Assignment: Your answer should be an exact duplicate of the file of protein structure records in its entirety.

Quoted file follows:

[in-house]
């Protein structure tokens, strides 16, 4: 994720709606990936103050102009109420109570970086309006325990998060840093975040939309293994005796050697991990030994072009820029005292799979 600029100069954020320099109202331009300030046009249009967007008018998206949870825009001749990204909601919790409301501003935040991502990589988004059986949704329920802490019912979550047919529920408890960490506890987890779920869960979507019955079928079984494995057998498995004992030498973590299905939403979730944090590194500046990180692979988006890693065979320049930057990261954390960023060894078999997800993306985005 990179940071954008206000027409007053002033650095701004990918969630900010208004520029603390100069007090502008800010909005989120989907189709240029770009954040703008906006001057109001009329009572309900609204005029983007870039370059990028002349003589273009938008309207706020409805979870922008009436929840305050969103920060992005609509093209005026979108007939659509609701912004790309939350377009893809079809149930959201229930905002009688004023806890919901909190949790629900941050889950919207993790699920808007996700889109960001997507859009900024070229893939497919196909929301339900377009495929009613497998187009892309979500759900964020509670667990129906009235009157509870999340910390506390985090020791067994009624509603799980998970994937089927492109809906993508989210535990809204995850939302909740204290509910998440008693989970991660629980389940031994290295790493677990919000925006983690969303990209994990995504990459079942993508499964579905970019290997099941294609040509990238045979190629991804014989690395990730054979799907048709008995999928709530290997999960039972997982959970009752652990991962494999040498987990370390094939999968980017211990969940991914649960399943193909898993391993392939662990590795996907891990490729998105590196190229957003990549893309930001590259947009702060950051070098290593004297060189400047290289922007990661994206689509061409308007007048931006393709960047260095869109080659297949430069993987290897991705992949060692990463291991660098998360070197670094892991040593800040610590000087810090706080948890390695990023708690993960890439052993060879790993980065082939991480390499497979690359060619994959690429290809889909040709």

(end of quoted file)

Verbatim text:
[in-house]
């Protein structure tokens, strides 16, 4: 994720709606990936103050102009109420109570970086309006325990998060840093975040939309293994005796050697991990030994072009820029005292799979 600029100069954020320099109202331009300030046009249009967007008018998206949870825009001749990204909601919790409301501003935040991502990589988004059986949704329920802490019912979550047919529920408890960490506890987890779920869960979507019955079928079984494995057998498995004992030498973590299905939403979730944090590194500046990180692979988006890693065979320049930057990261954390960023060894078999997800993306985005 990179940071954008206000027409007053002033650095701004990918969630900010208004520029603390100069007090502008800010909005989120989907189709240029770009954040703008906006001057109001009329009572309900609204005029983007870039370059990028002349003589273009938008309207706020409805979870922008009436929840305050969103920060992005609509093209005026979108007939659509609701912004790309939350377009893809079809149930959201229930905002009688004023806890919901909190949790629900941050889950919207993790699920808007996700889109960001997507859009900024070229893939497919196909929301339900377009495929009613497998187009892309979500759900964020509670667990129906009235009157509870999340910390506390985090020791067994009624509603799980998970994937089927492109809906993508989210535990809204995850939302909740204290509910998440008693989970991660629980389940031994290295790493677990919000925006983690969303990209994990995504990459079942993508499964579905970019290997099941294609040509990238045979190629991804014989690395990730054979799907048709008995999928709530290997999960039972997982959970009752652990991962494999040498987990370390094939999968980017211990969940991914649960399943193909898993391993392939662990590795996907891990490729998105590196190229957003990549893309930001590259947009702060950051070098290593004297060189400047290289922007990661994206689509061409308007007048931006393709960047260095869109080659297949430069993987290897991705992949060692990463291991660098998360070197670094892991040593800040610590000087810090706080948890390695990023708690993960890439052993060879790993980065082939991480390499497979690359060619994959690429290809889909040709």